I’ve spent the last two and a half weeks on vacation – away from my email, work and work-related apps on my phone. Why? Because it’s summer and my fingers needed a break!

Balance in life is what I strive for, so time off and travel are necessary at this time. I love traveling to Asia, so this year, Bali, Indonesia was where I spent my time off. I took a workshop, made new friends from around the globe and lived as a local on the island.  I believe strongly that life should be balanced. Lots of work needs time off, not just a weekend, but dedicated time off to recalibrate, and realign.

As of today, I’m back in the office and completely refreshed! After analyzing my time away, I noticed how healing it was for me and also for my business. Taking time away and partaking in leisurely activities has benefits for my own mindset and life and for the business.

Here are some of my insights.

Insight #1:

Being around new people, experiences and sights provides new meaning, new creativity and new energy and happiness to life and therefore work.

Families on motorbikes in Bali

In America, we take less vacation time off than any other country. So much so, that a non-profit exists to advocate for taking time off. It’s called Project: Time Off. They have pulled together some great stats on the state of Vacation and have even compiled a report about it, link below.

When we stay in our comfort zone, we stay comfortable and the same. Research shows that being exposed to new and different experiences actually boosts your creativity. For example, one study showed that hiking in nature disconnected from all devices for four days led to a 50 percent spike in creativity.

For me, the sights, colors, textures, languages, and food have had a profound effect on my creativity. Observing how a culture lives, breathes and works has been informative and inspiring.

One day, I tagged along with my chef friend to the local market. Up at 6 am to hop on the back of a truck to ride to the locals’ market for local supplies.

Brain imaging studies show that doing nothing, being idle, daydreaming, and relaxing create alpha waves in the brain that are key to creative insights and innovative breakthroughs. And research by Dr. Barbara Fredrickson has shown that positive emotions the kind we feel on a relaxing, playful vacation make us more inventive and able to think outside the box.

What You Do During Your Vacation Does Matter

It does matter how you spend your time on vacation. Spending idle time or doing leisurely activities does have the most benefit for your brain, body, and when you get back, your work.

Insight #2

Taking time off, meaning, no email or work while on vacation is essential to the success of your time off.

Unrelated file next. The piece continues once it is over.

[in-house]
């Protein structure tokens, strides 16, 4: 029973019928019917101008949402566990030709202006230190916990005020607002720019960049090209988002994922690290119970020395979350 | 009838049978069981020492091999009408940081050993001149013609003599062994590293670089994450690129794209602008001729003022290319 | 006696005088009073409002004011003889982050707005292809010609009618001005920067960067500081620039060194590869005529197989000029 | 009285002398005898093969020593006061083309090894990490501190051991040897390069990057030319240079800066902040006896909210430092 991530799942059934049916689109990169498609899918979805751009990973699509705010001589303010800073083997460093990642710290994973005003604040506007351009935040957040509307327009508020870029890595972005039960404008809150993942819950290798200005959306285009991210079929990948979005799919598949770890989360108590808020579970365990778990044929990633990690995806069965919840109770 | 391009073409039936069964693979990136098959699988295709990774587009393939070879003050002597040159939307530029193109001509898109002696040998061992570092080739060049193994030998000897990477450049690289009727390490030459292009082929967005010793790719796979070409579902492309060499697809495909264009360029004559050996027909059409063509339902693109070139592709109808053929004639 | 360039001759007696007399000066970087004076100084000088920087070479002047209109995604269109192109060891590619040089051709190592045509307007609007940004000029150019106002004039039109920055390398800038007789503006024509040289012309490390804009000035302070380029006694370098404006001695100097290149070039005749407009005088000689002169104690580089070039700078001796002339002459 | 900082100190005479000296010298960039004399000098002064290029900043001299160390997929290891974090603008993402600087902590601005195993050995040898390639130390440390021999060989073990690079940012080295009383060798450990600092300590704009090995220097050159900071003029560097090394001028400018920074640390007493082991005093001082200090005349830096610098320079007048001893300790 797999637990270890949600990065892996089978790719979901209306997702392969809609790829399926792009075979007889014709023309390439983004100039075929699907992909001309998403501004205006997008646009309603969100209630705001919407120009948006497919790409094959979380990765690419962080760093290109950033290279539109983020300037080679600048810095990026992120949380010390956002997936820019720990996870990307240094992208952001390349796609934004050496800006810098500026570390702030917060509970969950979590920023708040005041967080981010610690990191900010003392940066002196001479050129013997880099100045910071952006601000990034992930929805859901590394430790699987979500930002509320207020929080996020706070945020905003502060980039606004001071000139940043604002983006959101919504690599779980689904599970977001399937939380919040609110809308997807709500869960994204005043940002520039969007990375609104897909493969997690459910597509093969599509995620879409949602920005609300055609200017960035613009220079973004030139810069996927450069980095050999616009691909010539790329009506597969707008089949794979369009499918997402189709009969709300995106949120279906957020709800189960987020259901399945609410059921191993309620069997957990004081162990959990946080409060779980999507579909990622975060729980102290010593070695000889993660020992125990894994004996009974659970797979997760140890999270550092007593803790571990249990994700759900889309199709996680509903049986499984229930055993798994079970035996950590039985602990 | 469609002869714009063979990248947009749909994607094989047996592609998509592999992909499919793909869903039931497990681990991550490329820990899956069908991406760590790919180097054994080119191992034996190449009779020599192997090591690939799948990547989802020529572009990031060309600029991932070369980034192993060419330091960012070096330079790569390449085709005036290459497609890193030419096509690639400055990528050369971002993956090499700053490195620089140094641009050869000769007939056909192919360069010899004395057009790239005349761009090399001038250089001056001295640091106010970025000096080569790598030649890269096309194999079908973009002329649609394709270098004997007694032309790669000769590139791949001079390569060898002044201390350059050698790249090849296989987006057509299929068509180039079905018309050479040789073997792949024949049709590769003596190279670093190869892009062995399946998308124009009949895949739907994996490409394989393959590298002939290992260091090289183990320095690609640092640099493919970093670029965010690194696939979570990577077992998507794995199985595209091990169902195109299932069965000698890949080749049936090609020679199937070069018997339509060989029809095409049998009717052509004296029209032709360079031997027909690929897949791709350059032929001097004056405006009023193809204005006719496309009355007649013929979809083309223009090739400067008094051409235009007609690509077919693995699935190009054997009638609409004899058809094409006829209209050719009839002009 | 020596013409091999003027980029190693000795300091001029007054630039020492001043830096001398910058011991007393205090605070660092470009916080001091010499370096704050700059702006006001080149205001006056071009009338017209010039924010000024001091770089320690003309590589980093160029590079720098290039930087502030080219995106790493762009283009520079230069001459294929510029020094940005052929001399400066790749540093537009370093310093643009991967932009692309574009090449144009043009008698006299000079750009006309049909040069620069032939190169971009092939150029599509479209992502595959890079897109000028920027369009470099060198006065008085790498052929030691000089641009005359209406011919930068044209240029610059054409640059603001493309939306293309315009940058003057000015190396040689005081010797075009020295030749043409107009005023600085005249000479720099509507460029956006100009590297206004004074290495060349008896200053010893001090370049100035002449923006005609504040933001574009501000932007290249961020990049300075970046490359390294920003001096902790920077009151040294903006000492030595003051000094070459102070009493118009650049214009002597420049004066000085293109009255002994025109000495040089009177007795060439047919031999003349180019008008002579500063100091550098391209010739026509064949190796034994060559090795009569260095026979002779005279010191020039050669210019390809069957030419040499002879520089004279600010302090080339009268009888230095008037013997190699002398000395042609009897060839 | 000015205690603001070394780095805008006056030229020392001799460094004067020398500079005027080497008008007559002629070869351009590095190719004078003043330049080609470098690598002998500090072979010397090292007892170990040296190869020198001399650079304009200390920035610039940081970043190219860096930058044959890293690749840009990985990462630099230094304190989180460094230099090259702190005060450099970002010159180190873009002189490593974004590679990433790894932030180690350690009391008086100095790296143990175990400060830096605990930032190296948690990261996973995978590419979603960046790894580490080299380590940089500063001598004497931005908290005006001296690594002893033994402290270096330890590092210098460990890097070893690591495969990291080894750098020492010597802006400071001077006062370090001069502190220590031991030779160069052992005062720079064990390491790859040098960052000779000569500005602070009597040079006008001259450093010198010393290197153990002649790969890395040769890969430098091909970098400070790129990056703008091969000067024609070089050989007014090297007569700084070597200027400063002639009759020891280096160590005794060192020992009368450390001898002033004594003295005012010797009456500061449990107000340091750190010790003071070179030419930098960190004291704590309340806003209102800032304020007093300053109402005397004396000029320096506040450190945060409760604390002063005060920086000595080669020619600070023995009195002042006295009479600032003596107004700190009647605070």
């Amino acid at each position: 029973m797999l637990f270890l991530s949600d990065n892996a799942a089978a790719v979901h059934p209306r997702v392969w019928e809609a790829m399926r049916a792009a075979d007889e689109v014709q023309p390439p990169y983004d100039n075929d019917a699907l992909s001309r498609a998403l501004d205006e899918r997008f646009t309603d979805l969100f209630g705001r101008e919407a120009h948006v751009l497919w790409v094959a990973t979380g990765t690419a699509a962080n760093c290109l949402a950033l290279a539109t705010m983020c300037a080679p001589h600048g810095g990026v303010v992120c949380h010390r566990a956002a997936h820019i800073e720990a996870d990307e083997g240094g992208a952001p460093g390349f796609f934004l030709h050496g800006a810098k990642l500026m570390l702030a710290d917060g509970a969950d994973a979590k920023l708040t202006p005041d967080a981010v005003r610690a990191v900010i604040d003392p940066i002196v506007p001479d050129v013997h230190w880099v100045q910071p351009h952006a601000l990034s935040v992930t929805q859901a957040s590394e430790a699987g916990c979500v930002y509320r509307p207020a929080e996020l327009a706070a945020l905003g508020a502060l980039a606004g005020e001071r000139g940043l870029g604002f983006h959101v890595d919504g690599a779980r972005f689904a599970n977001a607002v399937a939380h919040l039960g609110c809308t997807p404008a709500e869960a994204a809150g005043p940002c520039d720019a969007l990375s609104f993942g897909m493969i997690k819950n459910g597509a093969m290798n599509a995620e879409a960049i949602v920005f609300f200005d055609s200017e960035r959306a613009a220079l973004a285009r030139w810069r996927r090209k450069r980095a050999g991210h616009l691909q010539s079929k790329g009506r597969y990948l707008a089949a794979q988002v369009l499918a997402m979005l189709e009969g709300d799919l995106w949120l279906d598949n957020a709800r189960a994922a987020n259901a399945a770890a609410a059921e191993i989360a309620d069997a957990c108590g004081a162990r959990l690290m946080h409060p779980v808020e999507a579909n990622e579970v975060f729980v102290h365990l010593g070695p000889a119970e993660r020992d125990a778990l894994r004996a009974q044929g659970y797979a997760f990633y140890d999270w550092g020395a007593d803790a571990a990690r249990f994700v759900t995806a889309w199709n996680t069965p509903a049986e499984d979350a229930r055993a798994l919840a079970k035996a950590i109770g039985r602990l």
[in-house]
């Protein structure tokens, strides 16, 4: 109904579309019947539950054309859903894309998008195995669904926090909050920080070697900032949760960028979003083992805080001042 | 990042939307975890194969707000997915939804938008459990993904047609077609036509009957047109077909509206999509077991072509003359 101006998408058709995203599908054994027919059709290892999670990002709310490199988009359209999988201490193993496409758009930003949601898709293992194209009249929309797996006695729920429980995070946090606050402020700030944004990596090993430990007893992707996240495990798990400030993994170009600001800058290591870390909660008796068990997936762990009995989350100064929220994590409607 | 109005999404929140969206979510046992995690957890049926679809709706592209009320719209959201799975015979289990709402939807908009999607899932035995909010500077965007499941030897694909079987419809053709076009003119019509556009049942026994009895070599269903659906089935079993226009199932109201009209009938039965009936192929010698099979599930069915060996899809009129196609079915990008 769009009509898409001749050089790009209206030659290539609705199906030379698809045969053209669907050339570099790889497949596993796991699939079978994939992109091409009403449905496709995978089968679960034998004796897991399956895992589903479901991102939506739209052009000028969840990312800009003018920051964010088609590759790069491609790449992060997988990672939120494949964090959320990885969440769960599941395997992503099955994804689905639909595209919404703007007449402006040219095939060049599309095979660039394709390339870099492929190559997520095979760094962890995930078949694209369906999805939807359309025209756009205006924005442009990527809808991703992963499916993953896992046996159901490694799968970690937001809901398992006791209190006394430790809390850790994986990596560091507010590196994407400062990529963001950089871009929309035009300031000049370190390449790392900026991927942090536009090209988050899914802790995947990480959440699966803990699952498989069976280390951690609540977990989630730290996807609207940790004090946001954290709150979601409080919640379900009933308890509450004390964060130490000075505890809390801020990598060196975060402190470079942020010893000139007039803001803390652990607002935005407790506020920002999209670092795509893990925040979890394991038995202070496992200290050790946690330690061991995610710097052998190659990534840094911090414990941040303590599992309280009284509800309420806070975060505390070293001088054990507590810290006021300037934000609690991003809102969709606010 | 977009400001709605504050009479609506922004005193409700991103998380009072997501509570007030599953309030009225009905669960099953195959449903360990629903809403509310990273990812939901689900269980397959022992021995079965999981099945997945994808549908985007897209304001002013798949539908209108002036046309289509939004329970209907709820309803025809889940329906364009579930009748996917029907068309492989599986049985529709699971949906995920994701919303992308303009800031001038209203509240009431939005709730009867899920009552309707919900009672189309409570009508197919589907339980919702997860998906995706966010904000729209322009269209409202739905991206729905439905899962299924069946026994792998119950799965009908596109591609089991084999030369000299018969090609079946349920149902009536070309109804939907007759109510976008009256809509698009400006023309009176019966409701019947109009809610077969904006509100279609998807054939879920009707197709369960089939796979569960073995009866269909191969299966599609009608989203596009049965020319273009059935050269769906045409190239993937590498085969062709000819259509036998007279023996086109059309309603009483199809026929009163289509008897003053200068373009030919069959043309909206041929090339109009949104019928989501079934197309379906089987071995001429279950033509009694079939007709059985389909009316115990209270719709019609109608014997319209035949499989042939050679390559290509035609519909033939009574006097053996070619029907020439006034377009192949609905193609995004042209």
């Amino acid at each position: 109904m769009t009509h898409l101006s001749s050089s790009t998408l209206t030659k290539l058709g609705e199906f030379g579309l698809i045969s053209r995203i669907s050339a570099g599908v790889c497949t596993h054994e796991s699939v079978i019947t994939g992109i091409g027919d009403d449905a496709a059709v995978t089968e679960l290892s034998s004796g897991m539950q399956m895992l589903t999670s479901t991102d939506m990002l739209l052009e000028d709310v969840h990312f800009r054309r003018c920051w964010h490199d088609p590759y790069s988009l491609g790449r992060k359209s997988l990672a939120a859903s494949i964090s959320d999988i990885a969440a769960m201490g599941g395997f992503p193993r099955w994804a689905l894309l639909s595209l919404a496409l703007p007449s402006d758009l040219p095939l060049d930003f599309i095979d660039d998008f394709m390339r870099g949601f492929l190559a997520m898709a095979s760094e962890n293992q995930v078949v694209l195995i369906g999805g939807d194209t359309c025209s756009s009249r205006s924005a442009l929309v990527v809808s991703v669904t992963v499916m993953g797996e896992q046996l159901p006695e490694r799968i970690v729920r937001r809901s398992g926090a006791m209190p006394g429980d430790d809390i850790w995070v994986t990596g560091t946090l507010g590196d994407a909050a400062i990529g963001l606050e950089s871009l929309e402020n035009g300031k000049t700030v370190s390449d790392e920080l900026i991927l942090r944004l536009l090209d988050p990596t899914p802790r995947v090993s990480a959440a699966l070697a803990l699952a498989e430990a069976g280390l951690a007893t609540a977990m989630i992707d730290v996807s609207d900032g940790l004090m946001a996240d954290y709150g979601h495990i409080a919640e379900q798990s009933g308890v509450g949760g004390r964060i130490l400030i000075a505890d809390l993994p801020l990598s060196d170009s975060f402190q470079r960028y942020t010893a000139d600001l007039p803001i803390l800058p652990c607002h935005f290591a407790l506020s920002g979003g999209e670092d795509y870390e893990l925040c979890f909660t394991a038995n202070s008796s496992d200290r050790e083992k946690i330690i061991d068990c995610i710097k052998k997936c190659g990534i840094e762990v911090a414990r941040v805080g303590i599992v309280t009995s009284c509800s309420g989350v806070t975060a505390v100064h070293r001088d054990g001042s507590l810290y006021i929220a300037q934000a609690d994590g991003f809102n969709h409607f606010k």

Sabine Sonnentag, professor of organizational psychology at the University of Mannheim in Germany, finds that the inability to detach from work comes with symptoms of burnout, which of course impact well-being and productivity. However, disengaging from work when you are not at work, she finds, makes us more resilient in the face of stress and more productive and engaged at work. Even a short weekend getaway can provide significant work-stress recovery, while longer trips away provide even more relief.

After a vacation, 64 percent of people say that they are “refreshed and excited to get back to my job.”


It’s a win-win both for employees and organizations alike, especially given the fact that unused vacation costs U.S. business $224 billion per year.  

For me, water has a profound effect on my well being. Hiking to waterfalls with friends and scuba diving in the ocean are my happy places!

In addition, I took a workshop and engaged with a global group of friends.

Work is Better After Travel

Insight #3

When coming back from vacation, especially after including travel or other leisurely activity, the work is better after a break.

The employees spending more of their vacation time traveling may also be more successful when they are back in the office. More than half (52%) of mega-travelers reported receiving a promotion in the last two years compared to Americans who use some (44%) or little to none (44%) of their time to travel.

Encouraging employees to take time off has a great effect on business.

According to Project: Time Off research found that employees who reported that their company encourages vacation (68 percent) are much happier with their jobs than those who work at places where either vacation is discouraged or managers are ambivalent about taking time off (42 percent). They are also more likely to use all of their vacation time (77 percent compared with 51 percent).

Just ensure you advocate for complete time-off, no need to check emails, etc.


State of American Vacation, 2018 by Project: Time Off

The Greater Good Science Center at UC Berkeley

Society for Human Resource Managementhttps://www.shrm.org/resourcesandtools/hr-topics/employee-relations/pages/workers-taking-more-vacation-.aspx

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